Duty to Warn: Ethics and Social Consequence

The past two years have been filled with anger, conflict, and stark political splits in the Culture. That these trickle down into the consultation room is doubtless.

You are invited to a series of panels and discussions on the challenging roles and responsibilities of mental health professionals in the current political climate. Panels will look at the potential dilemma between a clinician’s Duty to Warn (As mandated by the Tarasoff ruling) and the Goldwater Rule which limits clinical discussion of public figures.

What this is not. This meeting is not a partisan rally and moderators will be charged to maintain a collegial atmosphere of sharing and mutual exploration.

Book Chat: The Secrets of Happy Families

— by Hannah Lee

Who doesn’t seek family harmony? What I found compelling about Bruce Feiler’s The Secrets of Happy Families was that the author did not seek out therapists, happiness researchers, or self-help gurus. Instead, he explored different disciplines, learning how to successfully apply their results to family management. I appreciate the affirmation from outside the social sciences.

The first chapter dealt with how to deal with stress points. Two of the techniques discussed were the use of a family flowchart/checklist (children love making checkmarks) and a weekly family meeting to discuss problems. These strategies were developed in the software industry and are now used in practically all forms of product development. Two startling strategies suggest involving the children, both in devising rewards and in assigning punishment, because they then become invested in the follow-through. The author wrote about the marvelous results that led to his sharing in his children’s emotional inner life, as our children often do not open up to us in this way.

More after the jump.
Another chapter discussed how to fight smart. Feiler writes that we spend about half our days negotiating — with our spouse, our boss, our clients — but most people do not understand its nature. Managing disagreements hinge on:

  • timing (6-8pm is usually the most stressful time);
  • language (“I” and “we” are signs of a healthier relationship than “you”);
  • length (the most important points are made in the opening three minutes); and
  • body language (eye-rolling, sighing, and shifting in the seat are signs of disrespect).

For this technique, Feiler went to the experts in negotiations: Bill Ury (co-author of Getting to Yes) and the Harvard Negotiation Project, which teaches people involved in the most difficult global issues of the day. Ury’s teachings involve a five-step process:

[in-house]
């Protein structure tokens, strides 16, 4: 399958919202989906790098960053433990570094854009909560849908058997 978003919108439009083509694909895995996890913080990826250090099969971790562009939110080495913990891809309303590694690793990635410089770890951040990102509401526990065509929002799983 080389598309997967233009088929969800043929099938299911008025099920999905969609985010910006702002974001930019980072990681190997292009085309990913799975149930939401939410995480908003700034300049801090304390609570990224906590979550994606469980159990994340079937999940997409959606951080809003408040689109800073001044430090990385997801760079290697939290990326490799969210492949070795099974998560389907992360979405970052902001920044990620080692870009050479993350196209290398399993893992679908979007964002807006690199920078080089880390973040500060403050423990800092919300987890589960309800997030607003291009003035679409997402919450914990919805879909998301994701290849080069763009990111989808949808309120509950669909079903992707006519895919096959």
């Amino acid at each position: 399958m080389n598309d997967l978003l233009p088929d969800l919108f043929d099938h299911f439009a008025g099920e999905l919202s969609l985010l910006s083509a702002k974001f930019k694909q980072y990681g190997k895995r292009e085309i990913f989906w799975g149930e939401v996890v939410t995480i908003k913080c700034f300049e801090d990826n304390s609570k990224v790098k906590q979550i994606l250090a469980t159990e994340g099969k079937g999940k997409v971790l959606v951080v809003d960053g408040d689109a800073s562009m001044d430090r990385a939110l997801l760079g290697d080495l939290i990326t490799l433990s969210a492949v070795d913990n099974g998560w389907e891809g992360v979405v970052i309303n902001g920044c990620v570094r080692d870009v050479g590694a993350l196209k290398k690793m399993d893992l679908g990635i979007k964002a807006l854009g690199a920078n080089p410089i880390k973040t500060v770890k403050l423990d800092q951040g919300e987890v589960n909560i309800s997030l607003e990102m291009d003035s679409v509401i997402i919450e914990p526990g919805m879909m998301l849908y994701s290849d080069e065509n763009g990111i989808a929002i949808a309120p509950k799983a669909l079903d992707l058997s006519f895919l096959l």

1. isolate your emotions;
  2. go to the balcony (to see the big picture);
  3. step to their side (to understand their reasoning);
  4. don’t reject, re-frame; and
  5. build them a golden bridge.

This last point is especially important for families, as we live with our negotiating partners and we cannot leave anyone embittered.

When Feiler visited Joshua Weiss, cofounder of Harvard’s Global Negotiation Initiative and Ury’s business partner, he witnessed one family fight amongst the Weiss daughters (aged eleven, nine, and five). It was remarkable that the five-year-old was the one who stepped in as peace negotiator, asking each sister to state her case, without interruption. The middle sister had learned other techniques, such as “Stop, Think, Control” (a child’s equivalent of going to the balcony) and to consider the other person’s feelings. The eldest girl had already mastered some adult problem-solving strategies, demonstrated in separate incidents, for going to the balcony and trying to understand the other side.

Additional chapters in the book dealt with having difficult conversations with our families, improving marital relationships, and even how smart families share space. The final part of the book covers the fun-but-trying times of family vacations, sporting events, and reunions. You might not be ready to adopt all of the insights described, but it’s certainly eye-opening to learn about them.

Feiler had already published ten globetrotting books by the age of 43 when he was diagnosed with bone sarcoma. His twin daughters were only three, so he pondered how to maintain his connection with them in the event of his death. His novel solution was to create a Council of Dads, male friends from six different periods in his life who could serve to convey his values and perspectives to his daughters when they face milestones or difficult decisions. The resultant memoir of the same name is a lively account of how these men became important people in their lives, as their friends, not just friends of their father.
With the book The Council of Dads and now The Secrets of Happy Families (begun after his cure), Feiler is forging a new direction, one about relationships. I cautiously predict that his new career may reach even more readers than did his first bestseller, Walking the Bible, which inspired a television series. (Readers of The Council of Dads have created their own councils to deal with the pressures of different parenting situations.) The Bible is the greatest story ever told, but Feiler’s recent two books are his own stories and they shed a different light on our world.